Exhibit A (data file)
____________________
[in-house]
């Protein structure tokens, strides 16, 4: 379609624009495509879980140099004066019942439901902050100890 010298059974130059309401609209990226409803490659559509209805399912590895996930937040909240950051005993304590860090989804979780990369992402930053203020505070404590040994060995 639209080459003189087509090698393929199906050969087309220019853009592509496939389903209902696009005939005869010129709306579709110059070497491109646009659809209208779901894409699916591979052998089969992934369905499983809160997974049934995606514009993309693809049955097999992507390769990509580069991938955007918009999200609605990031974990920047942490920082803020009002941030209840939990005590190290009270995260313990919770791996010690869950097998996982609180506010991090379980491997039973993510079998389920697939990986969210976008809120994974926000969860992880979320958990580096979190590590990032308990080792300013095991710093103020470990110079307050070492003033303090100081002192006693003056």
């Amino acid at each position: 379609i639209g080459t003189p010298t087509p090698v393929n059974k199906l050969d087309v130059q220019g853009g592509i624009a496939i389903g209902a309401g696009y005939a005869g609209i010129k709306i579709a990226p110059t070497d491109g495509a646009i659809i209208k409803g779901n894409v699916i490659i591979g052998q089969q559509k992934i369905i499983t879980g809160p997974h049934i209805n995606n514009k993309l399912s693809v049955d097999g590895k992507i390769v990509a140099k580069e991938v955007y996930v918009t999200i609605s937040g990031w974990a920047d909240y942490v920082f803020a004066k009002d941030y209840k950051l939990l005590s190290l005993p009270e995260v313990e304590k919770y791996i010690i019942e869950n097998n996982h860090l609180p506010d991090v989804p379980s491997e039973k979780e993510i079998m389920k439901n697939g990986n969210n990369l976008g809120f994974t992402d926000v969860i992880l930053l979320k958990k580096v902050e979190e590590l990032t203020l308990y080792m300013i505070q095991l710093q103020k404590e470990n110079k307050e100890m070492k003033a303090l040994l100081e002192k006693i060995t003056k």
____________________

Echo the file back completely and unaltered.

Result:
[in-house]
């Protein structure tokens, strides 16, 4: 379609624009495509879980140099004066019942439901902050100890 010298059974130059309401609209990226409803490659559509209805399912590895996930937040909240950051005993304590860090989804979780990369992402930053203020505070404590040994060995 639209080459003189087509090698393929199906050969087309220019853009592509496939389903209902696009005939005869010129709306579709110059070497491109646009659809209208779901894409699916591979052998089969992934369905499983809160997974049934995606514009993309693809049955097999992507390769990509580069991938955007918009999200609605990031974990920047942490920082803020009002941030209840939990005590190290009270995260313990919770791996010690869950097998996982609180506010991090379980491997039973993510079998389920697939990986969210976008809120994974926000969860992880979320958990580096979190590590990032308990080792300013095991710093103020470990110079307050070492003033303090100081002192006693003056």
């Amino acid at each position: 379609i639209g080459t003189p010298t087509p090698v393929n059974k199906l050969d087309v130059q220019g853009g592509i624009a496939i389903g209902a309401g696009y005939a005869g609209i010129k709306i579709a990226p110059t070497d491109g495509a646009i659809i209208k409803g779901n894409v699916i490659i591979g052998q089969q559509k992934i369905i499983t879980g809160p997974h049934i209805n995606n514009k993309l399912s693809v049955d097999g590895k992507i390769v990509a140099k580069e991938v955007y996930v918009t999200i609605s937040g990031w974990a920047d909240y942490v920082f803020a004066k009002d941030y209840k950051l939990l005590s190290l005993p009270e995260v313990e304590k919770y791996i010690i019942e869950n097998n996982h860090l609180p506010d991090v989804p379980s491997e039973k979780e993510i079998m389920k439901n697939g990986n969210n990369l976008g809120f994974t992402d926000v969860i992880l930053l979320k958990k580096v902050e979190e590590l990032t203020l308990y080792m300013i505070q095991l710093q103020k404590e470990n110079k307050e100890m070492k003033a303090l040994l100081e002192k006693i060995t003056k």